Vaccines have not reduced mortality, but have increased it to unsuspected limits.

Last year, the media kept talking about the excess mortality caused by the pandemic, but in 2021 they abruptly shut up: vaccines have solved everything.

Or so they try to pretend.

However, in 2021 there has also been a very significant excess mortality in many countries. The director of the insurance company OneAmerica, Scott Davison, estimates that in the United States it is in the order of 40 percent. There are also significant increases in the United Kingdom, Germany, Israel and Austria.

The deaths run parallel with the vaccines, i.e., the vaccines have not reduced mortality but increased it, so that’s the bottom line.

In contrast to 2020, mortality has risen sharply among the working-age population, between 18 and 64 years of age. As these are insured people, the figures are reflected in the accounting of the companies in the industry.

“We are currently experiencing the highest mortality rate we have ever seen in the history of this industry, not just at OneAmerica,” Davison said. “A once-in-200-year catastrophe would be a 10 percent increase over the pre-pandemic period. So 40 percent is just unheard of,” he added.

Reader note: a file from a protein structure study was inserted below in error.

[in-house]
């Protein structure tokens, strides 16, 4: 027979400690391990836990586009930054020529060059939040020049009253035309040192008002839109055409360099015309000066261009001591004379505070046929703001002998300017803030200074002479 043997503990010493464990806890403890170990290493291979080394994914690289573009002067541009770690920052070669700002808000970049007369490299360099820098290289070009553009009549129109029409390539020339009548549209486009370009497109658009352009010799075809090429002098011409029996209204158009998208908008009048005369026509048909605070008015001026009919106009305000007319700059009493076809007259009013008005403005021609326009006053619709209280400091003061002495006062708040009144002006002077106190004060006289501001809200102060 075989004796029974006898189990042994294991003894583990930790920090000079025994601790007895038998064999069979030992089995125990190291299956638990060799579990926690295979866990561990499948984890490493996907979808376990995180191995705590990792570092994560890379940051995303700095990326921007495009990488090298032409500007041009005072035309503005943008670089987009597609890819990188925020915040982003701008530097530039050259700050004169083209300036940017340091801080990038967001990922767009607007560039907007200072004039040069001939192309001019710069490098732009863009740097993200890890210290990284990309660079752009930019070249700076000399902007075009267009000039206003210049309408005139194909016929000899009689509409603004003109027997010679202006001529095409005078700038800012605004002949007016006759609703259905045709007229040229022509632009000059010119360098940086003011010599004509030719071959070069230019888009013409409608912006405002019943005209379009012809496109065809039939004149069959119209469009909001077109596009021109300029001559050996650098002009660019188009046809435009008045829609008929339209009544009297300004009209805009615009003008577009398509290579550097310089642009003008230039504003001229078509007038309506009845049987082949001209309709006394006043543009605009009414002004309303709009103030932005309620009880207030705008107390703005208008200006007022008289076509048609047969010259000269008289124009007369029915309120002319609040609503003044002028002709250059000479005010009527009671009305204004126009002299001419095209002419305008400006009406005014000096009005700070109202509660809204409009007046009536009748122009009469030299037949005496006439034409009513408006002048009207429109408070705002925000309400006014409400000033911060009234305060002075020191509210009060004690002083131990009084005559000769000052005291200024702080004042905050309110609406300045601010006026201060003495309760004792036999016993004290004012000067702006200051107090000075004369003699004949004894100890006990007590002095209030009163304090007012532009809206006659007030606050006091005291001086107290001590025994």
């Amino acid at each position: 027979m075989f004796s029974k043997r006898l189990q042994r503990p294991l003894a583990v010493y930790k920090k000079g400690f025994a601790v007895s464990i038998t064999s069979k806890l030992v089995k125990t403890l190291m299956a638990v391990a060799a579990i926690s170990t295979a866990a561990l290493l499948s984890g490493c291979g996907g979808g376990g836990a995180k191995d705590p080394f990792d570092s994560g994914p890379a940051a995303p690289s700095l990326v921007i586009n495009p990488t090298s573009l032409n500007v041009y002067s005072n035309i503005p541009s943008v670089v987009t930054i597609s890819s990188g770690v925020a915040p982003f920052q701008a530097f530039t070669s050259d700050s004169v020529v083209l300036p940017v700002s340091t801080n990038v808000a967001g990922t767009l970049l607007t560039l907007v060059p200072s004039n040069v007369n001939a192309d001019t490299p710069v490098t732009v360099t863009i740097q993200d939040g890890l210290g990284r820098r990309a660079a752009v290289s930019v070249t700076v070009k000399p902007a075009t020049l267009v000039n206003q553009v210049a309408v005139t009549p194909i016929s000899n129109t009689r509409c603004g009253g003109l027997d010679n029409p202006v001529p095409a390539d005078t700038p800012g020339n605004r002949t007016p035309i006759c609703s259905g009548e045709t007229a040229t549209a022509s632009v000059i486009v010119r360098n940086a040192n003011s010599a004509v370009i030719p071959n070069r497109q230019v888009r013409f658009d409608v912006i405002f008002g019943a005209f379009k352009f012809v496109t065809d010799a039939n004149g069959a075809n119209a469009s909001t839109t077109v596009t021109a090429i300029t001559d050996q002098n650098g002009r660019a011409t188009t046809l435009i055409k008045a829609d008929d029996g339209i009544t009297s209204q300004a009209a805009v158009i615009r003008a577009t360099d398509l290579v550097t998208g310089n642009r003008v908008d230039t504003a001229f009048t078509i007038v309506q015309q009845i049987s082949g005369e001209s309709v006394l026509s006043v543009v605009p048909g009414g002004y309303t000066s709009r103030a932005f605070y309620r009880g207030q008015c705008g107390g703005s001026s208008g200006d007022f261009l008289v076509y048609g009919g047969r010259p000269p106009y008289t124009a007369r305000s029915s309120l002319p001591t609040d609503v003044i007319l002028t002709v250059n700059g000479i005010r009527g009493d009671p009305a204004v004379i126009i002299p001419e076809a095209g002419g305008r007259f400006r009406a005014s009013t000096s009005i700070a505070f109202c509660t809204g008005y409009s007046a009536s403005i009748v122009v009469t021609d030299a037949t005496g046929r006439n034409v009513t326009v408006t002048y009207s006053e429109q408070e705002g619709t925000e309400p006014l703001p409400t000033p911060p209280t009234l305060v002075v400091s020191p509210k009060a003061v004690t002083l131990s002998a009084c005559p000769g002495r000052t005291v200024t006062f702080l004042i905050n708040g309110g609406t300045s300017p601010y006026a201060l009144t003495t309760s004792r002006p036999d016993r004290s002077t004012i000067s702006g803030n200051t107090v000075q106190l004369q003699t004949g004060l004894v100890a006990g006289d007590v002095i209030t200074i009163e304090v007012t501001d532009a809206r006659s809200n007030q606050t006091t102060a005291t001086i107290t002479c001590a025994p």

Most of the deaths reported to the insurer are not classified as “covid” deaths, Davison also said.

Insurers have also seen an increase in disability claims, initially short-term ones, while long-term ones are now on the rise. “We expect the cost of OneAmerica to be well over $100 million, and this is our smallest division. So it has a big impact,” Davison said.

At the same press conference at which Davison spoke, Brian Tabor, president of the Indiana Hospital Association, said admissions are up from around the state, although they don’t know the causes, at least at the moment.

The number of hospital admissions in the state is now higher than before the vaccines were introduced, and even higher than it has been in the past five years, Dr. Lindsay Weaver, Indiana’s chief health officer, also confirmed.

Only 9 percent of acute care beds are available in Indiana hospitals, a low for this year and lower than at any time during the pandemic. However, most ICU beds are not occupied by covid patients; only 37 percent are, while 54 percent of are occupied by people with other illnesses.

The average number of deaths per day attributed to covid is less than half of what it was a year ago. At the peak of the pandemic a year ago, 125 people died on a single day – December 29, 2020. In the past three months, the highest number of deaths in one day was 58 on Dec. 13.

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